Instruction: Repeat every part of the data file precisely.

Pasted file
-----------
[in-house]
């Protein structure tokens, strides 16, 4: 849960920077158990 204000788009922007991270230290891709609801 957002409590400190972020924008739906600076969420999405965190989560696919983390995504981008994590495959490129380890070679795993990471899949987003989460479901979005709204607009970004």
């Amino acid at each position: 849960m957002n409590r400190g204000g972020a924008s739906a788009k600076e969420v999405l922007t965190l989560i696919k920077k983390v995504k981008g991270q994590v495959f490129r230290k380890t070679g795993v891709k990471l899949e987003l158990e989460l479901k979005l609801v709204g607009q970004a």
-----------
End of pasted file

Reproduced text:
[in-house]
């Protein structure tokens, strides 16, 4: 849960920077158990 204000788009922007991270230290891709609801 957002409590400190972020924008739906600076969420999405965190989560696919983390995504981008994590495959490129380890070679795993990471899949987003989460479901979005709204607009970004």
């Amino acid at each position: 849960m957002n409590r400190g204000g972020a924008s739906a788009k600076e969420v999405l922007t965190l989560i696919k920077k983390v995504k981008g991270q994590v495959f490129r230290k380890t070679g795993v891709k990471l899949e987003l158990e989460l479901k979005l609801v709204g607009q970004a």